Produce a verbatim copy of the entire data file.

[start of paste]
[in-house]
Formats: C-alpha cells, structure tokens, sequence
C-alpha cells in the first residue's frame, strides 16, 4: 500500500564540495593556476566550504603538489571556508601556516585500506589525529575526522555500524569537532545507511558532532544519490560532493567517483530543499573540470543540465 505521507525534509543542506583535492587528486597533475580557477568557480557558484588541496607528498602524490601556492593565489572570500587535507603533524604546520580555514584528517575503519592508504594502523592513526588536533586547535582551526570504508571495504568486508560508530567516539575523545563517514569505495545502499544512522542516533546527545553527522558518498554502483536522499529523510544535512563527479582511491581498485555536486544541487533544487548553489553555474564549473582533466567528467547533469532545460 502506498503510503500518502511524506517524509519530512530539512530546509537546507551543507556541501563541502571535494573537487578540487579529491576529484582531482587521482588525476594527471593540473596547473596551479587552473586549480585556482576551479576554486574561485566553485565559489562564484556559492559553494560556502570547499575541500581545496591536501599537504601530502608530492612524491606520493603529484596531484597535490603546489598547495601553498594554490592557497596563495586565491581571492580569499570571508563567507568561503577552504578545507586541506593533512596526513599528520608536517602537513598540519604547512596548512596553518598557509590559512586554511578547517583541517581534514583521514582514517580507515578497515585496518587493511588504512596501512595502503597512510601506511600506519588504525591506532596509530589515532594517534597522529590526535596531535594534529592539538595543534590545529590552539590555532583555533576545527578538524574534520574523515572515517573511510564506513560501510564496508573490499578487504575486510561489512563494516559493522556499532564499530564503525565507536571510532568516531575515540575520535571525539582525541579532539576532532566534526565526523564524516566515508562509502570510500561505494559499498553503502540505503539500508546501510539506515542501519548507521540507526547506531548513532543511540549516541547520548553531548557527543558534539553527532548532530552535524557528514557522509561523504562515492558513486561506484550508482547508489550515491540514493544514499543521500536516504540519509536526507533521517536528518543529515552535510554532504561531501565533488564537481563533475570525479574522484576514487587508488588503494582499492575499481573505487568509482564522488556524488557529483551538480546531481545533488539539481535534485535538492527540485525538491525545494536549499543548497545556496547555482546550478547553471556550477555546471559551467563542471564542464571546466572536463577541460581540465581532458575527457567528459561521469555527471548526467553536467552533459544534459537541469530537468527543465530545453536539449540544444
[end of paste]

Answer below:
[in-house]
Formats: C-alpha cells, structure tokens, sequence
C-alpha cells in the first residue's frame, strides 16, 4: 500500500564540495593556476566550504603538489571556508601556516585500506589525529575526522555500524569537532545507511558532532544519490560532493567517483530543499573540470543540465 505521507525534509543542506583535492587528486597533475580557477568557480557558484588541496607528498602524490601556492593565489572570500587535507603533524604546520580555514584528517575503519592508504594502523592513526588536533586547535582551526570504508571495504568486508560508530567516539575523545563517514569505495545502499544512522542516533546527545553527522558518498554502483536522499529523510544535512563527479582511491581498485555536486544541487533544487548553489553555474564549473582533466567528467547533469532545460 502506498503510503500518502511524506517524509519530512530539512530546509537546507551543507556541501563541502571535494573537487578540487579529491576529484582531482587521482588525476594527471593540473596547473596551479587552473586549480585556482576551479576554486574561485566553485565559489562564484556559492559553494560556502570547499575541500581545496591536501599537504601530502608530492612524491606520493603529484596531484597535490603546489598547495601553498594554490592557497596563495586565491581571492580569499570571508563567507568561503577552504578545507586541506593533512596526513599528520608536517602537513598540519604547512596548512596553518598557509590559512586554511578547517583541517581534514583521514582514517580507515578497515585496518587493511588504512596501512595502503597512510601506511600506519588504525591506532596509530589515532594517534597522529590526535596531535594534529592539538595543534590545529590552539590555532583555533576545527578538524574534520574523515572515517573511510564506513560501510564496508573490499578487504575486510561489512563494516559493522556499532564499530564503525565507536571510532568516531575515540575520535571525539582525541579532539576532532566534526565526523564524516566515508562509502570510500561505494559499498553503502540505503539500508546501510539506515542501519548507521540507526547506531548513532543511540549516541547520548553531548557527543558534539553527532548532530552535524557528514557522509561523504562515492558513486561506484550508482547508489550515491540514493544514499543521500536516504540519509536526507533521517536528518543529515552535510554532504561531501565533488564537481563533475570525479574522484576514487587508488588503494582499492575499481573505487568509482564522488556524488557529483551538480546531481545533488539539481535534485535538492527540485525538491525545494536549499543548497545556496547555482546550478547553471556550477555546471559551467563542471564542464571546466572536463577541460581540465581532458575527457567528459561521469555527471548526467553536467552533459544534459537541469530537468527543465530545453536539449540544444